Facing South
Facing South

Environmental disaster on Louisiana bayou highlights radioactive hazards of oil and gas drilling

Along with a massive sinkhole, anger is growing in Assumption Parish, La. as details emerge that state and corporate officials knew for over a year about the potential for structural failure at a salt mine used to store oil and gas drilling waste but failed to alert local residents.

Adding to the alarm is the fact that Texas Brine, the Houston-based company that owns the mine, received a permit from the Louisiana Department of Natural Resources in 1995 to dispose of naturally occurring radioactive material (NORM) from oil and gas exploration in the cavern, part of the Napoleonville Salt Dome. A sinkhole appeared at the site earlier this month, leading to an evacuation order for residents of 150 nearby homes, who for months had been reporting mysterious gas bubbles in the swamp and tremors in the area around Bayou Corne. The slurry hole is now over 370 feet wide and over 420 feet deep.

The Louisiana Department of Environmental Quality released results from the first set of NORM tests last week, reporting that "there were no detectable levels" on the sinkhole's surface. Those tests used handheld radioactive monitoring devices. DEQ scientists also took water and soil samples that have been sent to a lab for more detailed analysis; those results are expected this week.

Officials in Assumption Parish, which is located about 70 miles west of New Orleans, say they learned about the NORM disposal at the site through news reports. Sheriff Mike Waguespack told The Advocate newspaper that he was disturbed because he had assigned deputies to work around the sinkhole without knowing about the radioactive risk.

Texas Brine is the largest independent brine producer in the United States, supplying over 30 percent of the brine needed by the chloralkali industry, which uses it to produce chlorine and other chemical products. The company also offers underground storage for natural gas and other petroleum products in the massive salt caverns created by the mining process. Its storage customers include Houston-based Kinder Morgan, an oil and gas pipeline operator that's also one of the largest oil producers in Texas, and CenterPoint Energy, a natural gas utility also based in Houston.

NORM is naturally present in geologic formations that contain oil and gas deposits and is released through drilling activities. Because the extraction process concentrates the radionuclides, they are also referred to as "technologically enhanced naturally occurring radioactive material," or TENORM. These materials include uranium, thorium, radium and their decay products.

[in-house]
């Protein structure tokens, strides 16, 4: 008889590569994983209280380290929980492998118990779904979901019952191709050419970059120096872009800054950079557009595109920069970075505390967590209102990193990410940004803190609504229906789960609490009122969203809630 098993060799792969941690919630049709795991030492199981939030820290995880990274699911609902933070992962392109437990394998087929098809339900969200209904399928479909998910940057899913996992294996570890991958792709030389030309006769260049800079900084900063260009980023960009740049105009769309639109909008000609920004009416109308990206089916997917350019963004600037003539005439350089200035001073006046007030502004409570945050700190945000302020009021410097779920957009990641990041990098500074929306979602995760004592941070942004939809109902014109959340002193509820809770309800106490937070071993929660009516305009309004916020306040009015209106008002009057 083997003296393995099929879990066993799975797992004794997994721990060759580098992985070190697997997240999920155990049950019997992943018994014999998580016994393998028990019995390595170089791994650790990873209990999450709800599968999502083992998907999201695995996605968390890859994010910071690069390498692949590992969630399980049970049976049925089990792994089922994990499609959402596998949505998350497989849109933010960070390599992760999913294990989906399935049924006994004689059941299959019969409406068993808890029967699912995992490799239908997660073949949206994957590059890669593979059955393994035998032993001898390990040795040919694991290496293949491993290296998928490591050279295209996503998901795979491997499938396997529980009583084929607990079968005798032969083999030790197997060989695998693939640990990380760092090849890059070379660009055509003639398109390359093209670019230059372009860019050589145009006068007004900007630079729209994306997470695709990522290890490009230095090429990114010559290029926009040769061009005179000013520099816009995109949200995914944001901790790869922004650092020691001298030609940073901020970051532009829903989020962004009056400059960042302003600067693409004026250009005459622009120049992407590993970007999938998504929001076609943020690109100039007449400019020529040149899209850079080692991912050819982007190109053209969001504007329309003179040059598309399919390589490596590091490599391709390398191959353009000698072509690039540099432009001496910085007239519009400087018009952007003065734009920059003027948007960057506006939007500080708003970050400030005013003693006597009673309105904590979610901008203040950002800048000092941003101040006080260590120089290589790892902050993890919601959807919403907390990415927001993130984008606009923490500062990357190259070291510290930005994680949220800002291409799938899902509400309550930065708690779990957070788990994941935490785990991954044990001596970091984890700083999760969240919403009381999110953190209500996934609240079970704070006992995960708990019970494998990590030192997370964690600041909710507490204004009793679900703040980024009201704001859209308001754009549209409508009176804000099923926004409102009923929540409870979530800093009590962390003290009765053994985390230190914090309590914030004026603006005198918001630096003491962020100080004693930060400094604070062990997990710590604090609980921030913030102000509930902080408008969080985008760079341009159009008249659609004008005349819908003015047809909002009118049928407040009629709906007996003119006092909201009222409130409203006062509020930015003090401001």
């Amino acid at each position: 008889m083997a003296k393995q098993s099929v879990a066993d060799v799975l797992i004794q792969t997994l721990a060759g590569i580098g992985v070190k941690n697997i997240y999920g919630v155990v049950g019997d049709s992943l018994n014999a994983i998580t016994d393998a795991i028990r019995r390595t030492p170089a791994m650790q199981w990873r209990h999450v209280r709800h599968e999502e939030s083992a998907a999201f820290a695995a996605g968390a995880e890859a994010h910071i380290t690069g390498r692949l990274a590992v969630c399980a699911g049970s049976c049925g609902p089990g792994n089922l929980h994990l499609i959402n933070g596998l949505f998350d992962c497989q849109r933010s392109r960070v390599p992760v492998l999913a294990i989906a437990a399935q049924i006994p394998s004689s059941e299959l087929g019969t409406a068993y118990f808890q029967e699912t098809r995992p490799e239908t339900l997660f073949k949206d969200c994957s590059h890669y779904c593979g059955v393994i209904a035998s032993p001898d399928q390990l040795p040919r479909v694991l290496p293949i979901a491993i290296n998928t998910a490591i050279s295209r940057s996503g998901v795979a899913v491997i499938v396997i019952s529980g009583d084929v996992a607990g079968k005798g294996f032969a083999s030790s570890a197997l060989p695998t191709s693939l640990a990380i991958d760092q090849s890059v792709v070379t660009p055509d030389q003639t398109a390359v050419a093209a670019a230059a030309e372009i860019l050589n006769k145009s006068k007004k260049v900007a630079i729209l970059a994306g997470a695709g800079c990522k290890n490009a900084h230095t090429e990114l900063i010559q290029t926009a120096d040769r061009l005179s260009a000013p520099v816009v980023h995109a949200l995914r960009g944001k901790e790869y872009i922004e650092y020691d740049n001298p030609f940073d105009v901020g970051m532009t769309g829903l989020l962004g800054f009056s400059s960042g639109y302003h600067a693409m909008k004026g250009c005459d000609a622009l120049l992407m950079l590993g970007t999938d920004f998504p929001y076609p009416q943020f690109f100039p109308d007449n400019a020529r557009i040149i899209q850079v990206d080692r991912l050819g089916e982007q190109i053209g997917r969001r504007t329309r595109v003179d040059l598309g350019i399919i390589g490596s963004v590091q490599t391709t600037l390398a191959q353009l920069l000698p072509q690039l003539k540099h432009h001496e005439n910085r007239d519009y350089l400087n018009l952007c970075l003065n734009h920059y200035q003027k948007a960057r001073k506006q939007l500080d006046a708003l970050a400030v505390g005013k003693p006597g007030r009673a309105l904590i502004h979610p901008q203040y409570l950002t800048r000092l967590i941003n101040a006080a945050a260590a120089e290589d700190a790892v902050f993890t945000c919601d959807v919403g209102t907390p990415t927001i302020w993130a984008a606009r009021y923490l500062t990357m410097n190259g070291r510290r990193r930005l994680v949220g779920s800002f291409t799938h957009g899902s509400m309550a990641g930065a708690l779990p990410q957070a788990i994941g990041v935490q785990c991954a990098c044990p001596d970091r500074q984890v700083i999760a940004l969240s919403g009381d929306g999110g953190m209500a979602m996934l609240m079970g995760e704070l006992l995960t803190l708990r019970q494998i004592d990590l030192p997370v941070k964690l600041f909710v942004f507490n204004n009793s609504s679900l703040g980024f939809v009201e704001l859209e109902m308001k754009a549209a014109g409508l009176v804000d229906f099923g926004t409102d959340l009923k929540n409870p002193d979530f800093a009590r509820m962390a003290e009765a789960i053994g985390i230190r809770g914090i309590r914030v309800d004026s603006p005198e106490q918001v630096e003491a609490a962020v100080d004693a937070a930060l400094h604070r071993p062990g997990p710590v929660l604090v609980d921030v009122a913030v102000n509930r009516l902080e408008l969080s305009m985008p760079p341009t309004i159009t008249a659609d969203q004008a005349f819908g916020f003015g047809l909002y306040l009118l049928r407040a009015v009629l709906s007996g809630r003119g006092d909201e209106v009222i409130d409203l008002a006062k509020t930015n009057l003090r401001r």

Drilling for both oil and natural gas create NORM/TENORM disposal issues. Last year, a New York Times investigation found that wastewater produced by fracking for natural gas was tainted with higher levels of radioactive materials than previously known and was being hauled to sewage plants unable to treat it properly, resulting in releases to rivers and risks to the environment and human health.

The average radiation levels of soils across the United States range from a low of 0.2 picocuries per gram to 4.2 pCi/g, with Gulf Coast soils among those more likely to contain radioactive material. In comparison, produced water from oil and gas production can range from a low of 0.1 pCi/g to 9,000 pCi/g, according to the EPA.

That upper level greatly exceeds even the highest the levels of radiation in ash from coal-fired power plants, which ranges from 1.6 pCi/g to 9.7 pCi/g. The potentially dangerous radioactivity levels of coal ash got attention in the wake of the 2008 coal ash spill at the Tennessee Valley Authority's Kingston plant in eastern Tennessee.

The U.S. Environmental Protection Agency reports that while the radioactivity levels in produced waters from oil and gas drilling are generally low, the volumes are large:

The ratio of produced water to oil is approximately 10 barrels of produced water per barrel of oil. According to the American Petroleum Institute (API), more than 18 billion barrels of waste fluids from oil and gas production are generated annually in the United States.